Review – The Elder Scrolls V: Skyrim (Switch/PSVR)

This review is going to be a little unique. We have two new versions of Skyrim, and being the Elder Scrolls fan that I am, I couldn’t stop myself from nabbing both. (Yeah, call me crazy!) Both ports were compelling to me for different reasons, and they are both great in their own ways. Still, they are the same game, so I decided to combine both reviews into one. I will write briefly about the game as a whole, and then I will dive into each version.

Skyrim should be a game that requires no introduction. Even if you’ve never played it, it’s impossible to miss the lasting impression this game left in the collective psyche of gamers everywhere. It was an enchanting experience, carried by the strength of its dense game world and interesting lore. Today, its DNA lives on in many modern games, but there’s still nothing quite like exploring the cold, desolate and wondrous landscape of Skyrim.

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Review – Doom

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Playing Doom on the Nintendo Switch is kind of a surreal experience. This is the full Doom experience here, and while some concessions have been made in the visuals, it still walks the proverbial demon-slaying walk. It’s easy to see the parallels to 1995, when the original Doom was ported to the SNES, with its own hits to visual quality, frame rate and resolution. And while today it is not the most ideal way to play Doom, it was an impossible port that brought the game to a wider audience.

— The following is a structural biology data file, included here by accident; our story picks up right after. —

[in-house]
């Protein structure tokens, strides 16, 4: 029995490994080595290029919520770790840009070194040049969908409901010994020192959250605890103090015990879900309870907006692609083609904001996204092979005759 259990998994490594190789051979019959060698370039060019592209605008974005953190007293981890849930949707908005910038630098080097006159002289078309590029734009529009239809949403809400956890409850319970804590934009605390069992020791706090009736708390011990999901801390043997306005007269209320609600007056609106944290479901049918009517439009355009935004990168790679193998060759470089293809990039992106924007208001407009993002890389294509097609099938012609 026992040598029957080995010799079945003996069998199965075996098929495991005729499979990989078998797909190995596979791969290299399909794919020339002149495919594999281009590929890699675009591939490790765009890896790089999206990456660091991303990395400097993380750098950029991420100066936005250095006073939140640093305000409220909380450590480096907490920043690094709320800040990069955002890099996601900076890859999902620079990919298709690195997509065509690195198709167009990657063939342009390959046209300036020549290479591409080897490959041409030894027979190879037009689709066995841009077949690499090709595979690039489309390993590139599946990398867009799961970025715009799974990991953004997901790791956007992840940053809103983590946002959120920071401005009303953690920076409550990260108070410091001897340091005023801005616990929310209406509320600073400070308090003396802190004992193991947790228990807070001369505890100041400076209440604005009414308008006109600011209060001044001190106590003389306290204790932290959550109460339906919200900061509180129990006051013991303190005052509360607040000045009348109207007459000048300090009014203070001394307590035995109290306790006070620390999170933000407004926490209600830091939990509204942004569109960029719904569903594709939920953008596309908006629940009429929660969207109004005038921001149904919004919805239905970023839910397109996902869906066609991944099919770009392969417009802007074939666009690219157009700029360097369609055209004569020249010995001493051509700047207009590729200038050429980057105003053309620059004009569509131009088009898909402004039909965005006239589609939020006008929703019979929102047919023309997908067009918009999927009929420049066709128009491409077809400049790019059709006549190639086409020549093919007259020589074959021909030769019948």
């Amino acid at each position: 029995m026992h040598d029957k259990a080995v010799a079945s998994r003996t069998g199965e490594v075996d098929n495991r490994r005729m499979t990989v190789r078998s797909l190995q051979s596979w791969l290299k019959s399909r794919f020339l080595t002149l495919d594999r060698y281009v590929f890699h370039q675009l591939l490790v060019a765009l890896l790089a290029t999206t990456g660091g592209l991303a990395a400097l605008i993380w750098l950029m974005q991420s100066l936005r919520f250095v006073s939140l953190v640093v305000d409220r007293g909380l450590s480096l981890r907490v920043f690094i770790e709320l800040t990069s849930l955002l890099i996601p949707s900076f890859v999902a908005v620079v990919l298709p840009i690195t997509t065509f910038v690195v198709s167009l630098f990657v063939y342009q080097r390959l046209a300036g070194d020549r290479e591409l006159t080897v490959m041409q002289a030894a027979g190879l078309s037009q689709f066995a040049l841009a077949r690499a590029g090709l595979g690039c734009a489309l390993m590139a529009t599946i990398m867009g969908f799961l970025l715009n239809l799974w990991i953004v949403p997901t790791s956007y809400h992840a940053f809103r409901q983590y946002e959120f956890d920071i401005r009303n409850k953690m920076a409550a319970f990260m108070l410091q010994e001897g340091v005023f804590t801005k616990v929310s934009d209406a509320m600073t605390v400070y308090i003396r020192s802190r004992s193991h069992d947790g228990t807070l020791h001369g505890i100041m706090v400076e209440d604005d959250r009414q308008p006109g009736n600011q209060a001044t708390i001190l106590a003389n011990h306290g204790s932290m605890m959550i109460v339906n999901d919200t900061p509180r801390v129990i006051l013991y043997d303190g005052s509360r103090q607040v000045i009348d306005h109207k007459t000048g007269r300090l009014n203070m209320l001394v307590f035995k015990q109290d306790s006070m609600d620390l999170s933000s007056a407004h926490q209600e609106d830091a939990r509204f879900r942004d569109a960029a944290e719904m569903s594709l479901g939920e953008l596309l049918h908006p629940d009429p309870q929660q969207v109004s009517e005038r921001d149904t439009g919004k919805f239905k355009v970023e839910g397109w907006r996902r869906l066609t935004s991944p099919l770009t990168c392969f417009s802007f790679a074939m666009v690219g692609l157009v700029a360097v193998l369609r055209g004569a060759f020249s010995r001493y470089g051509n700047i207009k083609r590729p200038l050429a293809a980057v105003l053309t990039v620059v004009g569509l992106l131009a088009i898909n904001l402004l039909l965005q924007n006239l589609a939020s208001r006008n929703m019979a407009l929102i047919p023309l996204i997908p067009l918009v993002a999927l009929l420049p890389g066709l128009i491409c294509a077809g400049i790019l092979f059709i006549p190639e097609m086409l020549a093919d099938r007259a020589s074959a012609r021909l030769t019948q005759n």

Of course, things aren’t as dramatic for this port of last year’s Doom reboot. That said, there’s still an undeniable magic in playing a game like this on a portable system. This is a polished modern AAA experience, in the palm of your hands. This is really what the Nintendo Switch was made for, and it’s an important port that shows what this system is capable of.

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Review – Super Mario Odyssey

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Partway through Super Mario Odyssey, in the New Donk City level, there is a moment that pretty elegantly sums up the entire soul of this game. Mario helps Pauline to put together a festival for the citizens of the city. It all culminates with a jubilant scene that serves as one of this game’s highlights. That’s what Oddysey is–it’s a celebration of Mario‘s long 30-year history. The whole thing from front to back radiates joy, tugging endlessly at your nostalgia while simultaneously being like no other Mario game before it.

This is your spoiler warning: This review will speak about the game’s structure. I will be mentioning things such as the amount and size of the levels, what you do in them, and the amount of moons in the game. However, there are tons of surprises in this game that I don’t want to ruin for anyone who hasn’t played it yet, so I will avoid stuff that I think should be a surprise. 

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Flash Reviews – October 2017 (Human Resource Machine, Minecraft, GoNNER)